Thursday, July 10, 2014
Today -100: July 10, 1914: Of trusts, Guadalajara, parasitical titled idlers, prison riots, and dwarfs and lamb thyroids
German authorities announce that they received an anonymous warning last April that a Serbian-Slavonic secret committee planned to assassinate Kaiser Wilhelm. Which they ignored. But now they’re been conducting raids on Serbian students in Berlin.
Sir Edward Carson goes to Belfast to inaugurate the self-styled Ulster Provisional Government. They have a Constitution and everything. It begins “Our claim is simply to hold the Province of Ulster in trust for the United Kingdom.” The (Liberal) Daily Chronicle notes that reporters from the Tory papers are wandering the Ulster countryside “on the lookout for a civil war” and being spoon-fed alarmist stories by the Orange organizations. “It may be mentioned as an indication of Lord Northcliffe’s keen business ability that The Daily Mail is running a campaign designed to attract English visitors to North of Ireland Summer resorts and golf courses concurrently with its exploitation of political news from Ulster.”
Carranza is still collecting the views of his generals on whether to parlay with Huerta’s representatives. Villa votes no.
The rebels capture Guadalajara after defeating a larger Federal force. 5,000 soldiers and a lot of artillery are captured with minimal losses on the rebel side.
Rep. Stanley Bowdle (D-Ohio) introduces a bill to impose a 25% tax on the incomes of Americans who marry titled foreigners. His gender-specific concern is for females from rich families who marry “parasitical titled idlers.” For these women, he says, “American ideals, American simplicity, and American patriotism are but mere words.” If he was so concerned with American patriotism, he might have introduced a bill allowing American women who marry foreign men to keep their American citizenship, but no.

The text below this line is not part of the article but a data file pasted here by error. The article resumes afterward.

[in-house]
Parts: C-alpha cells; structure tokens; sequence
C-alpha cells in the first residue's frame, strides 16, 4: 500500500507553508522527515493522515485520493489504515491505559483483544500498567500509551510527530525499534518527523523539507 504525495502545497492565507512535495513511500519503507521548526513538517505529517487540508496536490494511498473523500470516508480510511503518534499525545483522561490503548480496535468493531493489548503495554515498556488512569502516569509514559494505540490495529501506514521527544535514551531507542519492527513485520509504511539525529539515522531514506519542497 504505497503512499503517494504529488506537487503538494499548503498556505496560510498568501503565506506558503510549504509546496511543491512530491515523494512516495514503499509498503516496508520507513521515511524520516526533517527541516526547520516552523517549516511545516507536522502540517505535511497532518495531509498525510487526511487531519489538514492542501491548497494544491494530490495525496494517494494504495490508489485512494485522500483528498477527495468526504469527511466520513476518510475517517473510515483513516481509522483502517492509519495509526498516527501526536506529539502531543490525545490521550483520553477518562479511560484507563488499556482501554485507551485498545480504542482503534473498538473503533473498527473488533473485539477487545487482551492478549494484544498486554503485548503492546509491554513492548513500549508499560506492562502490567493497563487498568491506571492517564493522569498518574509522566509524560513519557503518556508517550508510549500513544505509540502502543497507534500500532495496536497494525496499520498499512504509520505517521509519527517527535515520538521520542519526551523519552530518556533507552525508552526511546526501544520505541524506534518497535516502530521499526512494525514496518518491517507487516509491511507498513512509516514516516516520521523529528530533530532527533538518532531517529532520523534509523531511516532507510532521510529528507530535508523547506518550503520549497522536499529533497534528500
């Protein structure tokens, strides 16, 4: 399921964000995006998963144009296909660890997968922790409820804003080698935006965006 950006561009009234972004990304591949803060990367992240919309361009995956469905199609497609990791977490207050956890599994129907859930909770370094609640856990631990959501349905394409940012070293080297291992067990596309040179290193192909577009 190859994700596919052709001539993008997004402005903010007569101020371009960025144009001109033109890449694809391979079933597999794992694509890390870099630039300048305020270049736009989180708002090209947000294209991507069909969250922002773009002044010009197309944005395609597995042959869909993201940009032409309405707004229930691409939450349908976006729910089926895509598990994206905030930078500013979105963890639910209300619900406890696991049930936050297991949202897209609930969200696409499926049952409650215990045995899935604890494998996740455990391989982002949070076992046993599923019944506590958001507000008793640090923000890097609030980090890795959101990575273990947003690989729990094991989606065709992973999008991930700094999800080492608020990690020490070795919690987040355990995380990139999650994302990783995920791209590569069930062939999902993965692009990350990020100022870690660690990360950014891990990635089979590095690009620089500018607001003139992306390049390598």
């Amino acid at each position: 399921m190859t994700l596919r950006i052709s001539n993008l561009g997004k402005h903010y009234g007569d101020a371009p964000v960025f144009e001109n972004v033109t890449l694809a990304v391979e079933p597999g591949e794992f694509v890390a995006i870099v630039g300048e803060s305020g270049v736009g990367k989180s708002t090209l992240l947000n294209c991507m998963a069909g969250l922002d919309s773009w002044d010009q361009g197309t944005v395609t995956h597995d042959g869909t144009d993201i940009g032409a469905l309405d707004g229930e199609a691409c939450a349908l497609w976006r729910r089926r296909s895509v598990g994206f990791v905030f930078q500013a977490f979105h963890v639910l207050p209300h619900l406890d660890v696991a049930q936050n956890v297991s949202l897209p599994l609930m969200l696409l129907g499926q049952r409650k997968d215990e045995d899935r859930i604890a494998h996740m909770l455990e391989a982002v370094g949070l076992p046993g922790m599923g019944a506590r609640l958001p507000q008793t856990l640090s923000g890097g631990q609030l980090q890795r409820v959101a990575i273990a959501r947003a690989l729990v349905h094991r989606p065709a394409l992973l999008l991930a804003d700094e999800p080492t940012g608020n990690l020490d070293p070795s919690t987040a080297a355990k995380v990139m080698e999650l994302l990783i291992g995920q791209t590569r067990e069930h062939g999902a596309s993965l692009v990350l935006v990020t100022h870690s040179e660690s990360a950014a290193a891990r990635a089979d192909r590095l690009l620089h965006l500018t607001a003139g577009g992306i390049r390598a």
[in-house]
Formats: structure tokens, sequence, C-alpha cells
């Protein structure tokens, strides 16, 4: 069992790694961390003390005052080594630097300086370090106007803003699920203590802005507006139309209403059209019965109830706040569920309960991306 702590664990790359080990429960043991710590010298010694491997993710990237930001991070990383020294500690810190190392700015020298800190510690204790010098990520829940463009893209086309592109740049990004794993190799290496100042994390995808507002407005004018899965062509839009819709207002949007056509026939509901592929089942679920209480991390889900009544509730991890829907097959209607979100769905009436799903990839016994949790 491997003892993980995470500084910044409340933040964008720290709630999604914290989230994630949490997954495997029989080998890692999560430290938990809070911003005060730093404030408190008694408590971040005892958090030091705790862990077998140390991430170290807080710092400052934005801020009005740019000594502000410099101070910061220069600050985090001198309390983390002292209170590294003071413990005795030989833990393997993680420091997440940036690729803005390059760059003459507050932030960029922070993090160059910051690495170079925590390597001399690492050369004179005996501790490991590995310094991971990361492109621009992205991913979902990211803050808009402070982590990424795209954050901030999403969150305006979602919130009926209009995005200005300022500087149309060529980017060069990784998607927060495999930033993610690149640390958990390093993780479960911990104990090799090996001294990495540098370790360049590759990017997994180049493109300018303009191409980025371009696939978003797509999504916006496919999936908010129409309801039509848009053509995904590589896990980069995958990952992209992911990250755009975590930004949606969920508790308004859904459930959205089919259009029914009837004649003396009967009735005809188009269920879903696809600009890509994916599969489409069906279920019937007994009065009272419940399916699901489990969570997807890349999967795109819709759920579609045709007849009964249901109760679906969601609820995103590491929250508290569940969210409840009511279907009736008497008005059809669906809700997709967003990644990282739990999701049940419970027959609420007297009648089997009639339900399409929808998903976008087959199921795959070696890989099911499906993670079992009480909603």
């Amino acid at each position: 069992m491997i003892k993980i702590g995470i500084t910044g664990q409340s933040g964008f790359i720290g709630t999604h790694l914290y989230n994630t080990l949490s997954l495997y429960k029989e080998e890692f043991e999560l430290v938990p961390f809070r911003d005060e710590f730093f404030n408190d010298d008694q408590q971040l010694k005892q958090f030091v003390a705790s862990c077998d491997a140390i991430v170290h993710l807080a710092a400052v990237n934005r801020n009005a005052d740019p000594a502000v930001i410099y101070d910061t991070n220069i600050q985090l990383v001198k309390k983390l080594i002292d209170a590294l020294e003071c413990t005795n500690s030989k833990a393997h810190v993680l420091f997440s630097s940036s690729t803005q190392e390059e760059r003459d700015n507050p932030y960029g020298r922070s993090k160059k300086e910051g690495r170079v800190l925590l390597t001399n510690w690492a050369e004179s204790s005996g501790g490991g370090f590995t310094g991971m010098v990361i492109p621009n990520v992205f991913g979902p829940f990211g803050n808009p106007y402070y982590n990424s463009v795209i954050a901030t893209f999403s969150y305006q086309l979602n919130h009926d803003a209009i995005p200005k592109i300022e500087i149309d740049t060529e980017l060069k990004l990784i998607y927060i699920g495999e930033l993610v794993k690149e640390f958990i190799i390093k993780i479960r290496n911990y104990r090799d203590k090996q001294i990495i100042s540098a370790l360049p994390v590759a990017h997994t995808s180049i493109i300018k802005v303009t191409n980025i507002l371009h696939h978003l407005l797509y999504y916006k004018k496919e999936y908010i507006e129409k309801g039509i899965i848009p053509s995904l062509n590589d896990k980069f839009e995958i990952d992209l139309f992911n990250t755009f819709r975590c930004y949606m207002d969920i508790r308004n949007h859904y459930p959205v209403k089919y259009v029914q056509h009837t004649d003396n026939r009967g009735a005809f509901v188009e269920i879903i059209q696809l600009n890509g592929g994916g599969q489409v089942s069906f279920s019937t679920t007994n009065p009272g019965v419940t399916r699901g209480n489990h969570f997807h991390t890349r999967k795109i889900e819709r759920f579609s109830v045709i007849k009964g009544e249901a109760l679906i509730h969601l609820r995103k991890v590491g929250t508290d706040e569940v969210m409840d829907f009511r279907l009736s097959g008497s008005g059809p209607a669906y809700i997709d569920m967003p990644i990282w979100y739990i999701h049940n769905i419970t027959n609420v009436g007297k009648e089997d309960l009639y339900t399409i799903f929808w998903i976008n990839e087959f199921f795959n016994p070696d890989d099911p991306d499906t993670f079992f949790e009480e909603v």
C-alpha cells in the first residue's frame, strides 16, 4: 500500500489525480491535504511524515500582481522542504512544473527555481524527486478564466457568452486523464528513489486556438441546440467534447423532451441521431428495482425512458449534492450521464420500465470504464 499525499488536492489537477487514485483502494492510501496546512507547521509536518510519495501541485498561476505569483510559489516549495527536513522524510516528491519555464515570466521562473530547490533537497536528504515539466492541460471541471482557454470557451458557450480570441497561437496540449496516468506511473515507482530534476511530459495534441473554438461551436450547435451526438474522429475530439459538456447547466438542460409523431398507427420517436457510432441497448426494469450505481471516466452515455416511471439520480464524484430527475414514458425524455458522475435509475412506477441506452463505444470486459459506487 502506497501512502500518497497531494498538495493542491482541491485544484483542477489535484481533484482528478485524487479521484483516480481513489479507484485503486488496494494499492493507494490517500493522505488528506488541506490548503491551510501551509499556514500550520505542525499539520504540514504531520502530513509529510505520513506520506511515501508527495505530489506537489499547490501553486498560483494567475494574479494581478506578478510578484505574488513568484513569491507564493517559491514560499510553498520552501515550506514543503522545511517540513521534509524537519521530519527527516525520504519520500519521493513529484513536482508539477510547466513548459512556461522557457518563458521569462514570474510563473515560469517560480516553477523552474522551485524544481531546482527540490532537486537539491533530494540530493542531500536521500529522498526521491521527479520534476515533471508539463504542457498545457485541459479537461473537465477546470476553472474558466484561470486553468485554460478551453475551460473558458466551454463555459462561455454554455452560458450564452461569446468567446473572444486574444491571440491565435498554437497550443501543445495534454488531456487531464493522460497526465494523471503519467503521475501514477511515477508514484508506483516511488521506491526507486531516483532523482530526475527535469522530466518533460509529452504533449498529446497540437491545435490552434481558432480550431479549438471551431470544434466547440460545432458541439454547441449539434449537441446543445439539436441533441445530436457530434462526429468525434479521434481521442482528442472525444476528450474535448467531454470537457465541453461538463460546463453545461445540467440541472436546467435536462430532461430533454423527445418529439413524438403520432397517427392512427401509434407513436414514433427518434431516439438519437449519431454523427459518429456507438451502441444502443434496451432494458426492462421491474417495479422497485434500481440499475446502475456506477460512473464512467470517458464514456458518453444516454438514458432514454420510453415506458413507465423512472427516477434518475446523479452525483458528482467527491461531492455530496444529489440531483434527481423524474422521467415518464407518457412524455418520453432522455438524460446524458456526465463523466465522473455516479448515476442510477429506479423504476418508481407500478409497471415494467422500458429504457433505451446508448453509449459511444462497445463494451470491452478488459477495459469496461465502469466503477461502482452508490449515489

The Senate Banking and Currency Committee rejects one of Wilson’s choices for Federal Reserve Board, Thomas Jones, a banker involved with the Zinc Trust and also a director of the Harvester Trust, which was sued/is being sued (?) by the federal government. Another nominee, Paul Warburg, has withdrawn his name in the face of hostility, despite Wilson begging him to reconsider.
A riot breaks out in the penitentiary at Blackwell’s Island (today called Roosevelt Island, under the Queensboro Bridge), and a little fire in its brush factory. “The catcalls and curses could be heard in Manhattan.” Ringleaders (including IWW activist Frank Tannenbaum, who organized a sympathy strike for prisoners who were punished for excessive celebration of the 4th of July) will be put on bread and water – meaning a single slice of bread a day and a similarly limited amount of water. Tomorrow the NYT will blame the unrest on the appointment in January of a woman, Katherine Davis, as Commissioner of the Department of Correction: “surely no decent man can believe that it is right for a woman, however ‘advanced’ in ideas she may be, to be placed in contact with that horrible mob of besotted, degenerate, utterly vicious outcasts.” They could be reacting to her refusal to allow reporters to go to the island and her accusation that newspaper investigations of prisons inflamed the prisoners: “The prisoners got the idea that they were just as good as their keepers”.
Headline of the Day -100: “Dwarf Grows By Science.” They’re using lamb thyroid glands. How they’re using them, it doesn’t say and I don’t really want to know.